Astronomers have witnessed a record-breaking black hole in the early universe, providing vital clues about the formation of these enigmatic cosmic objects.
This discovery, made possible by the combined efforts of NASA’s James Webb Space Telescope (JWST) and the Chandra X-ray Observatory, focuses on a galaxy named UHZ1, formed just 470 million years after the Big Bang.
The black hole at the center of UHZ1 is a true cosmic giant, with a mass equivalent to its host galaxy, approximately 140 million times the mass of the sun. This finding is significant as it challenges existing theories about the formation and growth of supermassive black holes.
The JWST first identified the faint light of UHZ1 through gravitational lensing, where the gravity of a massive foreground galaxy cluster amplified the light of UHZ1. Chandra’s subsequent observations revealed powerful X-rays emanating from a disk of gas around the black hole.
The mass of this black hole, estimated to be between tens of millions to hundreds of millions of solar masses, suggests it was born large, contradicting the theory that supermassive black holes grow gradually from smaller ones. This supports the hypothesis that some black holes form directly from collapsing massive gas clouds.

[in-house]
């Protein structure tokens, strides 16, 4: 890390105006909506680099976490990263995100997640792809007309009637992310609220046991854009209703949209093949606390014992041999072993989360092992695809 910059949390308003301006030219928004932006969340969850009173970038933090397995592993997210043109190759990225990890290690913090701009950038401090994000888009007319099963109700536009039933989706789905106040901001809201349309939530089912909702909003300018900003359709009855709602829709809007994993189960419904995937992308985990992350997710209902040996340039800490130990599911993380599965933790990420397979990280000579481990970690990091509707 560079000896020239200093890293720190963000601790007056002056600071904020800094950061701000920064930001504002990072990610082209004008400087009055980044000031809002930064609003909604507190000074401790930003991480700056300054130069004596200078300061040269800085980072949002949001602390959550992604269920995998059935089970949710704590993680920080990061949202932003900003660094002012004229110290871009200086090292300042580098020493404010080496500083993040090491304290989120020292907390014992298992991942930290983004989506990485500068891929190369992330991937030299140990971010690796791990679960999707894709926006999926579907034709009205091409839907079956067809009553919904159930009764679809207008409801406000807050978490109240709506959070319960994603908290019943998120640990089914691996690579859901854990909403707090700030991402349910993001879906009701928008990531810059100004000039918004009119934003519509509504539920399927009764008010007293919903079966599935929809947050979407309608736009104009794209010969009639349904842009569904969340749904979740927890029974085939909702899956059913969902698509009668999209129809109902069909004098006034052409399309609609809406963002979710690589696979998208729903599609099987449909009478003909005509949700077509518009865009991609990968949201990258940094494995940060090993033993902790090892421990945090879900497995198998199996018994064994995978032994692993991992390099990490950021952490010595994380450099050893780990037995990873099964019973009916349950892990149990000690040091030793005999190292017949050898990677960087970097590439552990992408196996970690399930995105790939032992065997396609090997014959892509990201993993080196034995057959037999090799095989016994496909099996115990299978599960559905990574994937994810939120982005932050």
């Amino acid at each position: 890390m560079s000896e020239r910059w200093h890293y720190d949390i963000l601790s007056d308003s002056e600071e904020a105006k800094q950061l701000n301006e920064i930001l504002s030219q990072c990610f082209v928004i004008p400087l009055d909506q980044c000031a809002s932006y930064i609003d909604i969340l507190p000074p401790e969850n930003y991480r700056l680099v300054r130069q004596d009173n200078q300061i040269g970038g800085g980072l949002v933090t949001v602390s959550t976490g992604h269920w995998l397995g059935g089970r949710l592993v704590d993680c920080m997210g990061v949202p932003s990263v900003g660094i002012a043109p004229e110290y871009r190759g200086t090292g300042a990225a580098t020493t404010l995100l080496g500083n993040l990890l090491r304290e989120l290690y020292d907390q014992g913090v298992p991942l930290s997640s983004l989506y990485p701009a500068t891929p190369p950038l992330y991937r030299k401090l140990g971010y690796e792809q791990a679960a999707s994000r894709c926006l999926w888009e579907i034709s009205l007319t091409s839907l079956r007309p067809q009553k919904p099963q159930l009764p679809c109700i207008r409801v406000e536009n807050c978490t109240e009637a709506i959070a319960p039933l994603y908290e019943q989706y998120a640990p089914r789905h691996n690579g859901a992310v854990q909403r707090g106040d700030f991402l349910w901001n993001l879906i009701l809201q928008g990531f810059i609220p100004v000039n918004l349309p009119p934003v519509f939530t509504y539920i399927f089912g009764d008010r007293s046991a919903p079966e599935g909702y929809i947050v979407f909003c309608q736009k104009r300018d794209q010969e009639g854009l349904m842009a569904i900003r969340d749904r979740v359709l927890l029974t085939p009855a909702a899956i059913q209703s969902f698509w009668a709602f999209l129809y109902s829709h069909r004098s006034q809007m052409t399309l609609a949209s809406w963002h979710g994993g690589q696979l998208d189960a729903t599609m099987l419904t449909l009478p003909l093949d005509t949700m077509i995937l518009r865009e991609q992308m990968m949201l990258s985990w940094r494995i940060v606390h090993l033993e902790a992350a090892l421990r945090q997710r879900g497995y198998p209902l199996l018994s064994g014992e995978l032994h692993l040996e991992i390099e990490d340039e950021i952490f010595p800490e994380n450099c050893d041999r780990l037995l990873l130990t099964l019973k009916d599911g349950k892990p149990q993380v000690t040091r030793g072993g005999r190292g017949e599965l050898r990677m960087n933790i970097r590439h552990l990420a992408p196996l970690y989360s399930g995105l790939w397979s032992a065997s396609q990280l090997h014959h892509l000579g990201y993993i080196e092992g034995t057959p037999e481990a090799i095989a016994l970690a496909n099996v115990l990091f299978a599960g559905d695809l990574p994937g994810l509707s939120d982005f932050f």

This discovery is pivotal in understanding the early universe’s dynamics. In most modern galaxies, supermassive black holes constitute only a fraction of their host galaxy’s mass. Observing a black hole in this early stage of growth could illuminate the correlation between a black hole’s mass and its galaxy’s development.
The UHZ1 black hole’s unique characteristics offer a rare glimpse into a brief phase where a supermassive black hole’s mass is comparable to the stars in its galaxy. This observation opens new avenues for research into the origins and evolution of supermassive black holes, enhancing our comprehension of the universe’s formative years.